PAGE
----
Zadar hadn’t crossed our bucket lists until it showed up on a ‘recommended places to visit in 2017’ list that popped up on Facebook. We later learned that it was a favorite spot of Alfred Hitchcock and it quickly became a favorite of ours too.
When we got there, it was everything we had hoped for! The terracotta roofs, the sparkling sea, the warm sunshine bouncing off smooth light colored footpaths and walls, the al fresco dining… even the flamenco-inspired guitarists busking for money. It was the best place to shake off the dampness of our rainy, grey days in Ljubljana.
Zadar’s old city is pretty small and doesn’t offer too much as far as ‘things to do’ but that didn’t stop us falling in love. The city grabbed a special part in our hearts for its people watching, constant sunshine, fresh seafood, cherry brandy, and ice cream.
It might also grab other travelers attention because it has a very active ferry port – you can reach lots of other Croatian destinations, but you can even hop a ferry to Italy – who-hoo!
What to do if you visit
Head straight to the coastline of the peninsula and keep an ear out for the Sea Organ. There isn’t much to see – other than a beautiful view of Uglijana island – but your ears will be in for a treat. 35 organ pipes have been installed below the steps leading to the water. These create haunting sounds based on the ebb and flow of the water and the breeze. Here there are huge marble steps which are warmed by the sunshine, so take a weight off your feet and relax!
Right next to the Sea Organ you’ll find the art installment Greeting to the sun. What looks like a huge round solar panel is actually much more intricate on second look. You’ll see the solar system, illuminated by photovoltaic cells in random colors and patterns based on the suns movement in the sky and sets across the ocean. At night, well it’s more like a dancefloor, but make sure you visit in time to see the sunset.
If you’re comfortable climbing some stairs, head into the center of the old town and make your way up St Anastasia’s bell tower. Its a great spot for photos of the whole city and the coastline but be warmed – the bells still ring, and you’ll be climbing right past them, so try not to get the fright of your life like we did!
From the top of the bell tower, you’ll instantly spot the Roman ruins below. Wander further afield and see the Venetian’s gates.
After lots of walking in the sunshine, you may need to pull on the Italian influences that are easy to see as you wander through the streets. Sit down at any one of the many cafes, bars or ice-creameries and relax.
While we spent a lot of time sipping coffee and people watching, we also made sure to explore beyond the teeny tiny old city.
We hopped a bus to a wee town about 30 minutes away called Nin. Nin is tiny, with about 1000 residents, but is an important part of Croatian history. It happens to be the place where the Croatian state was born, and seven kings were crowned.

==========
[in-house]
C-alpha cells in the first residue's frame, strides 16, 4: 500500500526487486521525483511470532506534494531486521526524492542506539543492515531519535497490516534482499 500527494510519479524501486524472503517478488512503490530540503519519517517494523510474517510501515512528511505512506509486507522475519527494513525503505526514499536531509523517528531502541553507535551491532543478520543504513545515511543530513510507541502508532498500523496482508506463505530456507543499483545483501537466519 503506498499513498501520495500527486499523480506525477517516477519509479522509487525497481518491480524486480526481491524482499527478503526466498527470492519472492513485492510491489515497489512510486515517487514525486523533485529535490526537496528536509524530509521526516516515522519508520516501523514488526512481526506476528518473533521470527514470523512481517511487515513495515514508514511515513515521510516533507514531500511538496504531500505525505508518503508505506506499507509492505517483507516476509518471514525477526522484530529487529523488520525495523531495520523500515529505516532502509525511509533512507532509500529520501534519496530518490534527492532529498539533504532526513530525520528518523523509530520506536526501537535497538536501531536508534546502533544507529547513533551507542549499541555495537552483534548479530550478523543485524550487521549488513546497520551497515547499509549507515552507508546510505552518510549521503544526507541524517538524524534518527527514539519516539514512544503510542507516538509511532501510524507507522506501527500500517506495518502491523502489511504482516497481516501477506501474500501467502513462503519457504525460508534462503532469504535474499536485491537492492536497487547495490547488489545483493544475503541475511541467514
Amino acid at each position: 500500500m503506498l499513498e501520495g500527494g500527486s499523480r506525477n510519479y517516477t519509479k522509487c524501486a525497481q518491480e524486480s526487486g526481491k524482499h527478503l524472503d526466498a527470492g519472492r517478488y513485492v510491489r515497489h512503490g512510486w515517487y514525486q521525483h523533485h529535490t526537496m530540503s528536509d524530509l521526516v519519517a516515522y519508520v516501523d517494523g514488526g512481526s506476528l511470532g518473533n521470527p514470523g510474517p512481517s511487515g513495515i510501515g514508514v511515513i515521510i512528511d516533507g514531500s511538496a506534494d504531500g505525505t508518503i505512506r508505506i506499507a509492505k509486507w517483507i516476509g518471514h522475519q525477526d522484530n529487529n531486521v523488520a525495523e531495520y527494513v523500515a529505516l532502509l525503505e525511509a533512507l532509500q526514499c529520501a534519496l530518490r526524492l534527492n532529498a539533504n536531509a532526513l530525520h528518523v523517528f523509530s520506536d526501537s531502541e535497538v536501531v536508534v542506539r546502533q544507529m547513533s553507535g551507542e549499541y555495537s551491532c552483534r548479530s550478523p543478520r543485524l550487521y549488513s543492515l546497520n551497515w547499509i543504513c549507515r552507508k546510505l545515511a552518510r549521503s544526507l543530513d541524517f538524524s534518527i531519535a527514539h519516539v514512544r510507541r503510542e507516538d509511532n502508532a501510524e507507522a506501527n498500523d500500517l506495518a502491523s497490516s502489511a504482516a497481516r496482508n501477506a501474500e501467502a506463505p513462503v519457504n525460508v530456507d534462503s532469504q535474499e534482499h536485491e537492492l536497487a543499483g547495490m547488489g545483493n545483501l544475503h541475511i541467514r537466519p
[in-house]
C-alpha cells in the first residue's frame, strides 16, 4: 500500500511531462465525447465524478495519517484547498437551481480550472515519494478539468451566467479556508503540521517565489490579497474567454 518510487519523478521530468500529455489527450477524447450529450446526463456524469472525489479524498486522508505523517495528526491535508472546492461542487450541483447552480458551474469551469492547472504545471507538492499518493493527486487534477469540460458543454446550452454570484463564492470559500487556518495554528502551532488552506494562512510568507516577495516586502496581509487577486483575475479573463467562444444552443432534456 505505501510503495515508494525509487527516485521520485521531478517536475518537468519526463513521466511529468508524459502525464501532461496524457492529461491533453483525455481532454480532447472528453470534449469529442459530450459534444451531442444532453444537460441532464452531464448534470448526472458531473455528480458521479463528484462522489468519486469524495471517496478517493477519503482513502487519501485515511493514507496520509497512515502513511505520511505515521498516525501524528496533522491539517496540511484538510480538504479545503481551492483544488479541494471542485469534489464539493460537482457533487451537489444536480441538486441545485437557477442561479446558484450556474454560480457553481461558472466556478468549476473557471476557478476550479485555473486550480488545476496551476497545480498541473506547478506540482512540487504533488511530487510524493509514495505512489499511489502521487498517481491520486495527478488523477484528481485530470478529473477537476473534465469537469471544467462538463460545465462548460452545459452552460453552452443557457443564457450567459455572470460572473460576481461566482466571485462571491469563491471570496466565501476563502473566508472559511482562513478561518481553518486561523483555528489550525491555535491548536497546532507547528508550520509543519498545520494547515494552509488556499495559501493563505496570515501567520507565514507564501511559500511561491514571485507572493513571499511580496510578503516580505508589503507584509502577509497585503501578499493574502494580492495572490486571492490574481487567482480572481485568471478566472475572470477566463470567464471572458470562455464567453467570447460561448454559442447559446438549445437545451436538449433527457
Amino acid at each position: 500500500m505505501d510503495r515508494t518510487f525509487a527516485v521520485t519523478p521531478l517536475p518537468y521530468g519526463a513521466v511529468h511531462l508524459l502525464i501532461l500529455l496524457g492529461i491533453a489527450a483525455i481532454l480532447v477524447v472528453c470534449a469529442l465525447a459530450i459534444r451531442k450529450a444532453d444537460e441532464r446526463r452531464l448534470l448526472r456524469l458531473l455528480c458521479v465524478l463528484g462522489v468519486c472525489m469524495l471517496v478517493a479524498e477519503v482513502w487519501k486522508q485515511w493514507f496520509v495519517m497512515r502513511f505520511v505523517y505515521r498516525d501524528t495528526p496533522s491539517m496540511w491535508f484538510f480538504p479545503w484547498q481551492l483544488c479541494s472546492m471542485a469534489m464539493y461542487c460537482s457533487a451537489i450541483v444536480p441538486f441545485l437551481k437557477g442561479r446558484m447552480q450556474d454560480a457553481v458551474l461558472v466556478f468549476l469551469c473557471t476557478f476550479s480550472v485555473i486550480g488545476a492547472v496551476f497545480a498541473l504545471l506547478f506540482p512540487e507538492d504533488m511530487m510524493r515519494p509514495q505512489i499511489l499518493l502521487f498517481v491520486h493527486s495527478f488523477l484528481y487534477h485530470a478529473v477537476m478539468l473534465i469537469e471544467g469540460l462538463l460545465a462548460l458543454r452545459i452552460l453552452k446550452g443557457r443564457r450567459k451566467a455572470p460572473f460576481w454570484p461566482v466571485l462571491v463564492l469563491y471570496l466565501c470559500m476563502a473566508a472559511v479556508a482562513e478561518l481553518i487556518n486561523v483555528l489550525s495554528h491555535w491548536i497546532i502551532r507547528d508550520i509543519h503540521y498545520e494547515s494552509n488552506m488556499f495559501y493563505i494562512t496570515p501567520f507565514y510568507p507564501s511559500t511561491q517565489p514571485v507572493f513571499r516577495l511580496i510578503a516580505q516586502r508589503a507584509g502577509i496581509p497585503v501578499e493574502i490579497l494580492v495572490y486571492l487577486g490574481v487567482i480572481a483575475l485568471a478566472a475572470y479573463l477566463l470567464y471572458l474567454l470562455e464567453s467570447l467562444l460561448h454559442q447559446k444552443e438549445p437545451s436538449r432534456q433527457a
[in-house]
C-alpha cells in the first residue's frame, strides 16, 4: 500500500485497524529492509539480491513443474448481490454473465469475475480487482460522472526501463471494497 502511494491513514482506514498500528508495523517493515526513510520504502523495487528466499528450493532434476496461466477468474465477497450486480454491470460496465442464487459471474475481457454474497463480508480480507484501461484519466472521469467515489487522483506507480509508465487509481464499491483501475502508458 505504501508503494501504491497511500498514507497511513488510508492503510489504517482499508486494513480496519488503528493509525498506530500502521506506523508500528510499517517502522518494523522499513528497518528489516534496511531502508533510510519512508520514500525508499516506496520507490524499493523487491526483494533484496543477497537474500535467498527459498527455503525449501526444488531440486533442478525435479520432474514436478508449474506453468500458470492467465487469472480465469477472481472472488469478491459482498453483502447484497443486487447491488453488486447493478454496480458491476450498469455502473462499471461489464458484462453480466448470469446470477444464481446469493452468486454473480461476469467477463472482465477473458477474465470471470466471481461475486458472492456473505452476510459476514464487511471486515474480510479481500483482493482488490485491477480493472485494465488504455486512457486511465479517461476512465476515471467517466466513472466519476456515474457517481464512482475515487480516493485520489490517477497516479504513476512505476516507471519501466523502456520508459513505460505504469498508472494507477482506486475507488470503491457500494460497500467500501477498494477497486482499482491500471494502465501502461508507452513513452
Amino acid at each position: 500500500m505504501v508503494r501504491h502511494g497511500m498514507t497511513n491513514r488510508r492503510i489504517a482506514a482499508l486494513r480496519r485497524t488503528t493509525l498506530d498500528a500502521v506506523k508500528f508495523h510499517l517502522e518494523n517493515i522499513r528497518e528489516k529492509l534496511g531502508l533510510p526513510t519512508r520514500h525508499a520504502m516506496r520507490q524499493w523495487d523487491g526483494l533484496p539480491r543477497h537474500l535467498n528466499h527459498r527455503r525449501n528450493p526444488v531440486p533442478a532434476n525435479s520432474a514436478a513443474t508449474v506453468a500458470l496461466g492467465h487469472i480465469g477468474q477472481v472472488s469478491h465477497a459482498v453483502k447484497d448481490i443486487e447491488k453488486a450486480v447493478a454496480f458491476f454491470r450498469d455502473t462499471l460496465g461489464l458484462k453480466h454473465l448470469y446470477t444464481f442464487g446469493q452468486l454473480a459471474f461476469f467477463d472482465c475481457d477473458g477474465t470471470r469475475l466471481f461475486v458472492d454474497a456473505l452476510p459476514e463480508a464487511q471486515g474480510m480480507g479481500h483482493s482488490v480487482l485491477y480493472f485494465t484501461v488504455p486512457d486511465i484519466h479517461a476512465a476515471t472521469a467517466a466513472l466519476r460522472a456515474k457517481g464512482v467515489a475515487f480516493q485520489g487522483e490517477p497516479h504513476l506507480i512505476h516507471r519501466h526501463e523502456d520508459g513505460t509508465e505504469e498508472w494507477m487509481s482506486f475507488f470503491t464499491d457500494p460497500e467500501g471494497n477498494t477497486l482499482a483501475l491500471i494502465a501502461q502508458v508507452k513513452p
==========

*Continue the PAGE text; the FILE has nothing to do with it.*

Here we found Ivan Meštrović’s famed statue of Grgur Ninski (Gregory of Nin) who is claimed to have defied the pope and brought the Slavic languages to Croatia. There are two identical statues elsewhere in Croatia, including one in Split. Give Greg’s toe a rub, make a wish and well….you might just get lucky!
The appeal of Nin to many who are visiting, us included, is the warm water and sandy beaches. Check out Queens beach or the lagoon, but make sure you visit during the tourist season, otherwise its very quiet and you’ll struggle to find a place to get changed, a toilet to use, or even a close by spot to buy a drink. Don’t panic though, there are plenty of nice spots in the township to enjoy a drink and a meal.
For us, our favorite memory of Nin has to be doing that very thing, enjoying a pizza and a beer, while watching a local wedding party process by towards the church, with the addition of beautiful live music.
Speaking of churches, Nin holds the title of home of the ‘worlds smallest cathedral’, a tiny wee church in the middle of town that dates back to 9AD!
Uglijana Island (Preko)
Hop on a ferry from Zadar to Preko and enjoy a glimpse of island life. Uglijana hosts a handful of small fisherman villages up and down the eastern side of the island, with Preko being the main hub. Preko is the Croatian word for opposite and it is easy to see why – its situated directly oppositely from Zadar.
While we only spent time in Preko, swimming in the ocean, enjoying the autumn sunshine and peeking through the glassy waters at the fish swimming alongside the promonade there is a long walkway that will take interested parties both north and south of the city.
Finding a spot in the sun.
Zadar has a wide variety of accommodation options but we were delighted to get a small airbnb property on the norther outskirts of the city. Our host had a huge garden and we were welcomed with a bowl of fresh fruit and vegetables. We were able to cook on a huge outdoor grill and eat al fresco under the vines. This experience is defiantly another one to add to my reasons I love Airbnb list.